Aaron Judge sheepishly climbed up the stairs for the curtain call and ducked back into the dugout as quickly as he could. The Yankees slugger had just tied Babe Ruth with 60 home runs in the season, becoming one of just three Yankees ever to reach that plateau, one behind the American League and team record of Roger Maris’ 61. But Judge was kicking himself for not doing it earlier.
“Why didn’t I do this with the bases loaded, a little earlier in the game,” Judge was saying to himself as he rounded the bases and the Stadium in the Bronx went berserk. Four batters later, Judge lost his mind. Judge’s historic home run sparked a five-run rally in the ninth, capped by Giancarlo Stanton’s walk-off grand slam to beat the Pirates 9-8 in front of 40,157 in the Stadium.
Anthony Rizzo followed Judge’s historic homer with a double and Gleyber Torres drew a walk. Josh Donaldson had his fly ball to shallow center drop in and Stanton crushed his 27th homer of the season to win it.
On the night that Judge’s name moved into the rarified air of Ruth and Maris, he was more excited about Stanton breaking out of his slump and pulling a win out at the last minute.
“It was an all around great team game,” Judge said. “That’s what this team is made up of. We were kind of slow to start, especially against a good rookie pitcher, but guys worked hard until the very end. So I will remember those four at-bats leading up to Giancarlo’s grand slam walk off.”
Judge became just the sixth player in major league history (ninth time) to hit at least 60 home runs in a single season, tying Ruth’s 1927 mark of 60. That’s the second-most in Yankees history and one shy of the team and American League record set by Maris in 1961.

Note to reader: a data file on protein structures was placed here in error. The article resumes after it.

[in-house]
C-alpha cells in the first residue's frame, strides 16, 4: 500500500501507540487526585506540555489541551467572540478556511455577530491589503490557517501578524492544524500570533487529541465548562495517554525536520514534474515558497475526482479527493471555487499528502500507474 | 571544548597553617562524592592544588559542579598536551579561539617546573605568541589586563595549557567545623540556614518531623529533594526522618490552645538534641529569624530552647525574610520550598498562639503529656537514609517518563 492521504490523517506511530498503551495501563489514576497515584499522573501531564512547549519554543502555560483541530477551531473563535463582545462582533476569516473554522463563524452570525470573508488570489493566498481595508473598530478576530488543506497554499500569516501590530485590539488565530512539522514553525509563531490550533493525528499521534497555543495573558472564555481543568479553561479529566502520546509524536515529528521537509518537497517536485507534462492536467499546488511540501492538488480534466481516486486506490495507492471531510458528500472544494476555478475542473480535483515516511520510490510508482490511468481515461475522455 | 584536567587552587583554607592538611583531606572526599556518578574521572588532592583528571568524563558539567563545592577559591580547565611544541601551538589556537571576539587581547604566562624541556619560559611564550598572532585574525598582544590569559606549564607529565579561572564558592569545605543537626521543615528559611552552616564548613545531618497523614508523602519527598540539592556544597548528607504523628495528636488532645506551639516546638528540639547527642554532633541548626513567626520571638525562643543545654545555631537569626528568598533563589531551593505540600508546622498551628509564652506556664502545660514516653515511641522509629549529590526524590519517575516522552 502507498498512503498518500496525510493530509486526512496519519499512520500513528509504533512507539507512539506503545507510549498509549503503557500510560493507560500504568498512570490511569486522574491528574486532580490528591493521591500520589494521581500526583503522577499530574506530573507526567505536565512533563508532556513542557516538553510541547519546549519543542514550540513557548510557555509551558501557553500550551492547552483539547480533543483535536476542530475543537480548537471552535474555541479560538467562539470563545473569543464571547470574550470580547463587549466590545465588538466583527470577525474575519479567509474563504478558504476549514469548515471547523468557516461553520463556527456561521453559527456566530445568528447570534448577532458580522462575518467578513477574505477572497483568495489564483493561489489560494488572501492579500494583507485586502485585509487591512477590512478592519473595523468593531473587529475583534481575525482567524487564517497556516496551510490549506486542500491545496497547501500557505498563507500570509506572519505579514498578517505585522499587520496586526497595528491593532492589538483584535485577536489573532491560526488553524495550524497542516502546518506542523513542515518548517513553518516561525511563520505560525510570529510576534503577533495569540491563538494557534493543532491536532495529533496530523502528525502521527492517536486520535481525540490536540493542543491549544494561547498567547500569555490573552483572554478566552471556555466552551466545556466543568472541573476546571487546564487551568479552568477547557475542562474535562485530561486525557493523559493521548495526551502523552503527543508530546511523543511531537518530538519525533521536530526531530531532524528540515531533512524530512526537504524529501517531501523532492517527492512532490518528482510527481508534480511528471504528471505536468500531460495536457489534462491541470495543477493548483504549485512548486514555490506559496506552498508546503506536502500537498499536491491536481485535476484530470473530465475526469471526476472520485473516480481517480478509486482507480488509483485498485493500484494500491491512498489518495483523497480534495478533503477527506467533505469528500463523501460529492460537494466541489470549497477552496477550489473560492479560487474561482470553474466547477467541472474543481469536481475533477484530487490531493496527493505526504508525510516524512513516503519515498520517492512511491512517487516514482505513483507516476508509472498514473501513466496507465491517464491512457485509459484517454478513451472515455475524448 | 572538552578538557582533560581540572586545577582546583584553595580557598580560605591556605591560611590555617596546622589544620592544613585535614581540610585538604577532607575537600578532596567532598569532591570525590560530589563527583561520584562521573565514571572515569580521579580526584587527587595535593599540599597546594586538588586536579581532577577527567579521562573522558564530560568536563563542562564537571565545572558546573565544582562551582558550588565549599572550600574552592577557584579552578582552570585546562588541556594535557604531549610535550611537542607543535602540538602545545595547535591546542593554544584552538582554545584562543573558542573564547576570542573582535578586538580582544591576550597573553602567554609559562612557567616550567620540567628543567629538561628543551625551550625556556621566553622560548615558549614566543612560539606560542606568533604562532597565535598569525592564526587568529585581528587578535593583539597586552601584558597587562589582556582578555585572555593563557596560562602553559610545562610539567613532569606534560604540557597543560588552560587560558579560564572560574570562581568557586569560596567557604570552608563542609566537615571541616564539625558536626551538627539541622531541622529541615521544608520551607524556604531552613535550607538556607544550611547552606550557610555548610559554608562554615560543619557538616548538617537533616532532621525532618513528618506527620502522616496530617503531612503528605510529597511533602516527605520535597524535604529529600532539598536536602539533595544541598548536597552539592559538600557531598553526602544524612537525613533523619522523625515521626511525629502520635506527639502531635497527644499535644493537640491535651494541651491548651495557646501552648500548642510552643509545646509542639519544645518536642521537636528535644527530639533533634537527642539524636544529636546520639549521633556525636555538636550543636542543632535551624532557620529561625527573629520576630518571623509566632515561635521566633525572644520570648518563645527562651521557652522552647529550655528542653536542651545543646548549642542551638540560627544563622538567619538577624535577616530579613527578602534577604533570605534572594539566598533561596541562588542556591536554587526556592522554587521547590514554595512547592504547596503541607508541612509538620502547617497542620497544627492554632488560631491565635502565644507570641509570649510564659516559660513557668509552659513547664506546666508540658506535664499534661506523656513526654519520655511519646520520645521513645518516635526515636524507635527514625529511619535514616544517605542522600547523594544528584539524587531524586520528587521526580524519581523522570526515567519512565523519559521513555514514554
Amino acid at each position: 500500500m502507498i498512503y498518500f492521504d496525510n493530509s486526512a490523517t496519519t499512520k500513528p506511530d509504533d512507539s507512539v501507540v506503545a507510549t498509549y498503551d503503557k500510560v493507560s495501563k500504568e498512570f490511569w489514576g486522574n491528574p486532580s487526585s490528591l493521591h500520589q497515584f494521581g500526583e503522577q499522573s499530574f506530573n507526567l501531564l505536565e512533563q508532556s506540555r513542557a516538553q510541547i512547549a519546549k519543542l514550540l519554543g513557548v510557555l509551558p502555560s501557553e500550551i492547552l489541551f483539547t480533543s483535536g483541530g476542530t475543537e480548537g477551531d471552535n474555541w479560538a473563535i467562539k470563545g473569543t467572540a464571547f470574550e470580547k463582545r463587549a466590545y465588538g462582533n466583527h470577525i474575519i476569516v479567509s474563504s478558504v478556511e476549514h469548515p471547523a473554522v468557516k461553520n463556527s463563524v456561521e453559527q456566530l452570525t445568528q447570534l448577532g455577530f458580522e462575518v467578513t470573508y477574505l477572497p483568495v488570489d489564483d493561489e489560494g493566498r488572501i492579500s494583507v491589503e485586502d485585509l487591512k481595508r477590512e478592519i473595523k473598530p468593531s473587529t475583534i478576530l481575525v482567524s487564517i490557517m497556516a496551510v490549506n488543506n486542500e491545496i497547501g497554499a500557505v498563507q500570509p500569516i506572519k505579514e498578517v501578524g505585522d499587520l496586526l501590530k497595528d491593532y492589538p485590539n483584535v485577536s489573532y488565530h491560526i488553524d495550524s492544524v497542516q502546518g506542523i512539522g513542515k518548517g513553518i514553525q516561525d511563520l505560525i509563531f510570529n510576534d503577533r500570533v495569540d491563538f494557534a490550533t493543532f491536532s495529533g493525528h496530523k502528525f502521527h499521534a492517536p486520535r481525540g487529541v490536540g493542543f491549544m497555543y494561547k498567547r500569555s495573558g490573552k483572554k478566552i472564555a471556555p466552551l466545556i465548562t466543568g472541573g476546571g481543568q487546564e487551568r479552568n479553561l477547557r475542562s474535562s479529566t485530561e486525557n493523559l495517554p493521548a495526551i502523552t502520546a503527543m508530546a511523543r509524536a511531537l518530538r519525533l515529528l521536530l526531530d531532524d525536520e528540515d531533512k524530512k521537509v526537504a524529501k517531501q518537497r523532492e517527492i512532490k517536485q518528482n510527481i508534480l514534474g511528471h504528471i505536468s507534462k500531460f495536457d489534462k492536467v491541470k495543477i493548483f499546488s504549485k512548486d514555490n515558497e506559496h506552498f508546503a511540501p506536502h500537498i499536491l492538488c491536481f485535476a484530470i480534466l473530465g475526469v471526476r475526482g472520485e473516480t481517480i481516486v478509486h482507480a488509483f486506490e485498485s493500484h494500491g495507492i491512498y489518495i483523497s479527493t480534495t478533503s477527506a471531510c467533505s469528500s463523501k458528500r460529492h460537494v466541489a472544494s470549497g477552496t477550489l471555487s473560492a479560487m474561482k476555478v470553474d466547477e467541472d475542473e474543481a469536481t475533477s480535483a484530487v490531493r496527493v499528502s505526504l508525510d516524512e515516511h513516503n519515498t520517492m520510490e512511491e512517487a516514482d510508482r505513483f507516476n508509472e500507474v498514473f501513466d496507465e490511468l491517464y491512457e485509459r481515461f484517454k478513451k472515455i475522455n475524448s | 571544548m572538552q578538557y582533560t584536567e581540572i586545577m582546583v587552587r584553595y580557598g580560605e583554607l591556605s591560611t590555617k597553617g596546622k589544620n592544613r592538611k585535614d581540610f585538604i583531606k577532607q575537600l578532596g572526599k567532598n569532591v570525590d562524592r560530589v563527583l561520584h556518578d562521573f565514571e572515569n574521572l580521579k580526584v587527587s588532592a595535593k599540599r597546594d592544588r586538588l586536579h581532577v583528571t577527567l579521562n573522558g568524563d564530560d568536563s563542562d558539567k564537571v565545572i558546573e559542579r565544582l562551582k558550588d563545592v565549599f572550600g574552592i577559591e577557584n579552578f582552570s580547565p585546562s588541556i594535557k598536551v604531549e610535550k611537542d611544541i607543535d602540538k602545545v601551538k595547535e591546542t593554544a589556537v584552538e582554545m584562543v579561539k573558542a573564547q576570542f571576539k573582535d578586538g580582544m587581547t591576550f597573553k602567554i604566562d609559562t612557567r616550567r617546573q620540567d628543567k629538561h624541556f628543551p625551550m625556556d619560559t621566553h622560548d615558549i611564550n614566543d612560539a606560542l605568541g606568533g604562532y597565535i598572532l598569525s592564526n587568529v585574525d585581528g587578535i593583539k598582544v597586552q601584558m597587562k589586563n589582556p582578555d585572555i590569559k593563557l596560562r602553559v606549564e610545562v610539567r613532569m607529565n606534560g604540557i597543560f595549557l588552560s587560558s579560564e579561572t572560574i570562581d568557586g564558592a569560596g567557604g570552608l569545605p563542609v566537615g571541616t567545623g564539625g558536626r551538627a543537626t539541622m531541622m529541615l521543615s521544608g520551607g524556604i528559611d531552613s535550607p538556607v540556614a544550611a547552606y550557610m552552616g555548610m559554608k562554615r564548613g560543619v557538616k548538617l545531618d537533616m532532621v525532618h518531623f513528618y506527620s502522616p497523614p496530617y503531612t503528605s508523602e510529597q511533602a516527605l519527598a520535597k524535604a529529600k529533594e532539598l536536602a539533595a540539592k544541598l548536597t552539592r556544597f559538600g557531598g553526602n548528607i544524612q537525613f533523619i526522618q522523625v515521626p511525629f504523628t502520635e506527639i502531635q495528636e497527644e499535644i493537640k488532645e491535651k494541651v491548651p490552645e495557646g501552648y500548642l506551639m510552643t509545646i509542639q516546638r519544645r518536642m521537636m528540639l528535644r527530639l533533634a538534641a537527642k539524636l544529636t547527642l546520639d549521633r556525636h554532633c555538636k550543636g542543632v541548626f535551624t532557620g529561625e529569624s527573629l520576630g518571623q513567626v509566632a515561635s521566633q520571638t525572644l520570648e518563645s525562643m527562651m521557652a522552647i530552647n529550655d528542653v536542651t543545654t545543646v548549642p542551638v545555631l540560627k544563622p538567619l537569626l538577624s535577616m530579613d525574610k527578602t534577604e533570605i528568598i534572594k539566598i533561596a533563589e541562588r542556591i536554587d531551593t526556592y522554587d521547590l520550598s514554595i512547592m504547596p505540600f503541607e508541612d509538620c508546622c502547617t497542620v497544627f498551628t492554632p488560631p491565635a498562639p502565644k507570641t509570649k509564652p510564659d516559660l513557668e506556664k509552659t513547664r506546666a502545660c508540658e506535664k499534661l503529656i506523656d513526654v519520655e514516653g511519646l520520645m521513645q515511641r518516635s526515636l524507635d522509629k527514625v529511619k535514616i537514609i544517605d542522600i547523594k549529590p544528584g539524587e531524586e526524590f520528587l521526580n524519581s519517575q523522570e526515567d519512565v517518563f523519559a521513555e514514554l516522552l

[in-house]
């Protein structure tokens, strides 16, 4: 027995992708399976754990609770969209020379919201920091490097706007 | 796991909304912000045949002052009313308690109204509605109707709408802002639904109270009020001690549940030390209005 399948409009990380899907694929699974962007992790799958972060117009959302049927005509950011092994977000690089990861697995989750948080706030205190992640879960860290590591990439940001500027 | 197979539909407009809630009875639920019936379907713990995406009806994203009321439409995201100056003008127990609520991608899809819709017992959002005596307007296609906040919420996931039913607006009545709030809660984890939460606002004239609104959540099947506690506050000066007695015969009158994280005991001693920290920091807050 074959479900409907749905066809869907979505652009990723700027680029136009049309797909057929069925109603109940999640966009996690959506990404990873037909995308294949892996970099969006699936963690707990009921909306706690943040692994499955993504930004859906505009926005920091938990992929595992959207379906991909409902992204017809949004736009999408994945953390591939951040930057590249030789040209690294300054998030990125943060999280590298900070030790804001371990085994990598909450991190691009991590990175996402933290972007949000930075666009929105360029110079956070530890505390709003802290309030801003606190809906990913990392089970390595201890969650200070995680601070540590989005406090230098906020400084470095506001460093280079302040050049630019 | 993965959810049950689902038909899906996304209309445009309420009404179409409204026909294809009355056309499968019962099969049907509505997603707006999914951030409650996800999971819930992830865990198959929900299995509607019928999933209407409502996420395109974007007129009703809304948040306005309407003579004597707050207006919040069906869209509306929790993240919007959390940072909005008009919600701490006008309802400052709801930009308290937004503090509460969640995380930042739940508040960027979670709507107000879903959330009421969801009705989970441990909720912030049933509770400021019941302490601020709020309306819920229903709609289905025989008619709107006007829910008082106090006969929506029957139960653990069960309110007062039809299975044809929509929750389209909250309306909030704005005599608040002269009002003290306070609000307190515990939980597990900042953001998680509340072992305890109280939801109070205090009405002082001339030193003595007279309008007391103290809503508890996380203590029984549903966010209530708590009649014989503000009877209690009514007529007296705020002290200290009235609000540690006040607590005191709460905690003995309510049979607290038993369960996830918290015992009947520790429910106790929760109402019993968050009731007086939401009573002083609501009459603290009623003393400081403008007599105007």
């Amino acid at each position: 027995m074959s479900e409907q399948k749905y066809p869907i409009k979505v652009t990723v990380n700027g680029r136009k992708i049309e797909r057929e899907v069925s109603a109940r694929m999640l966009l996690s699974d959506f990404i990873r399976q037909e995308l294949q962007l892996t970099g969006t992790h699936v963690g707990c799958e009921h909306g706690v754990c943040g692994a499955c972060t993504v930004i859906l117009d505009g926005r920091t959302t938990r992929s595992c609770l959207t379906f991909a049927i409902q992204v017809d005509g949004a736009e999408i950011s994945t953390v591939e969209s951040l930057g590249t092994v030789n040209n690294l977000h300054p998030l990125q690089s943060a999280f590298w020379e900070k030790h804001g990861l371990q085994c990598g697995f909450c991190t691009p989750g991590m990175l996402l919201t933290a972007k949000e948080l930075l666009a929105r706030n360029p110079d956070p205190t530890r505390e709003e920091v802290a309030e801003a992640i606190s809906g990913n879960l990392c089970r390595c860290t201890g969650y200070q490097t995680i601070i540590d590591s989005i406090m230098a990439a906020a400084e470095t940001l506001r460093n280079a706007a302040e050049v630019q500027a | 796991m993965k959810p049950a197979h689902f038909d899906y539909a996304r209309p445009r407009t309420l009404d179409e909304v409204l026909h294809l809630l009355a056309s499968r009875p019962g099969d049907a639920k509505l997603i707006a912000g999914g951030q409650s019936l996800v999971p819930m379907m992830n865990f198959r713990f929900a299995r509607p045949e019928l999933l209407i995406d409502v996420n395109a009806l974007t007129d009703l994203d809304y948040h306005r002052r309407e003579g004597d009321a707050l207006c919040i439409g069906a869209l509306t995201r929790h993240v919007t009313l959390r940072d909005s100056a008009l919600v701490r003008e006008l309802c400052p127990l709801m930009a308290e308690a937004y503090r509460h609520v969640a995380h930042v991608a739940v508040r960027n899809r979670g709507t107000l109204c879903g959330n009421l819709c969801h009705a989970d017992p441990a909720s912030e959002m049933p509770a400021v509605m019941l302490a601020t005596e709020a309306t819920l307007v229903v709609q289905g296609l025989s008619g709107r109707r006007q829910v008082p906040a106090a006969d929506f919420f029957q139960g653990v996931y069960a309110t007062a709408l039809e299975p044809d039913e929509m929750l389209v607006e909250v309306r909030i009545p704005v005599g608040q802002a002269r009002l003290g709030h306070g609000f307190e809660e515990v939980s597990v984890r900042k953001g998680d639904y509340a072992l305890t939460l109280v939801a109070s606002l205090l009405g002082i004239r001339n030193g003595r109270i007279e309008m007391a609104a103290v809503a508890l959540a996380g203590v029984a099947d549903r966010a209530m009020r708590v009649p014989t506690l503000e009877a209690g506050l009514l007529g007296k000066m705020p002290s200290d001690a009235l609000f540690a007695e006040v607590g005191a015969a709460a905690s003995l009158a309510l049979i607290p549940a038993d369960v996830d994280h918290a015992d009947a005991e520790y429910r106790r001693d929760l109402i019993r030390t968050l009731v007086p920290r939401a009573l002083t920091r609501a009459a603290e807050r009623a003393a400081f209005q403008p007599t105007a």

Only Maris, Barry Bonds (73 in 2001), Mark McGwire (70 in 1998 and 65 in 1999) and Sammy Sosa (64 in 2001 and 63 in 2001) have hit more home runs in a single season. Of course, Bonds, McGwire and Sosa hit their marks during the steroids era.
“It’s unreal. It’s amazing to watch and … we get to see all the internal stuff and all the behind the scenes work. He hit 60 tonight and it’s like nothing happened. He’s got more work to do,” said Stanton, who was the last major leaguer to reach the 59-home run mark. “And that’s the mindset and that’s how it will always be and this is fun to be a part of.”
Judge leads the majors with his 60 homers, the next closest is Kyle Schwarber with 40. The 60 home runs in 147 games are the most by a Yankee and the third most by any major leaguer. He’s hit three homers in his last two games and five in his last six.
That means that there might start to be a little bit of looking past Maris’ record of 61 and perhaps at the 73 hit by Barry Bonds in 2001.
“I think there’s no limit and there’s no jumping the gun,” Stanton said. “It’s one at-bat at a time, one pitch at a time. When he gets the next one, he’s gonna go on to the next one. The next step , the next at-bat, but as the distractions and everything else come to him that’s when he has to have more tunnel vision and just just be ready for what’s coming.”
Judge has handled this entire season with tunnel vision, from turning down an extension that would have paid him $230 million over the next eight years on Opening Day and betting on himself, to ignoring the historic numbers he is putting up. Going 1-for-4 Tuesday night, Judge’s batting average is at .316, the best in the American League. With his 128 RBI, he moved into position to win the first Triple Crown since Miguel Cabrera in 2012.
Still, Judge isn’t interested in numbers and curtain calls.
“I haven’t really been thinking about numbers or stats and stuff like that. I was just trying to go out there and help my team win and at the time, it was a solo shot in the ninth, still down by a couple of runs,” Judge said of not waiting to take the curtain call. “But this team we’ve always had a never-die attitude, you know, fight till the end and you got four guys right behind me with great at-bats one after the other against a great closer makes it that much sweeter that’s for sure.”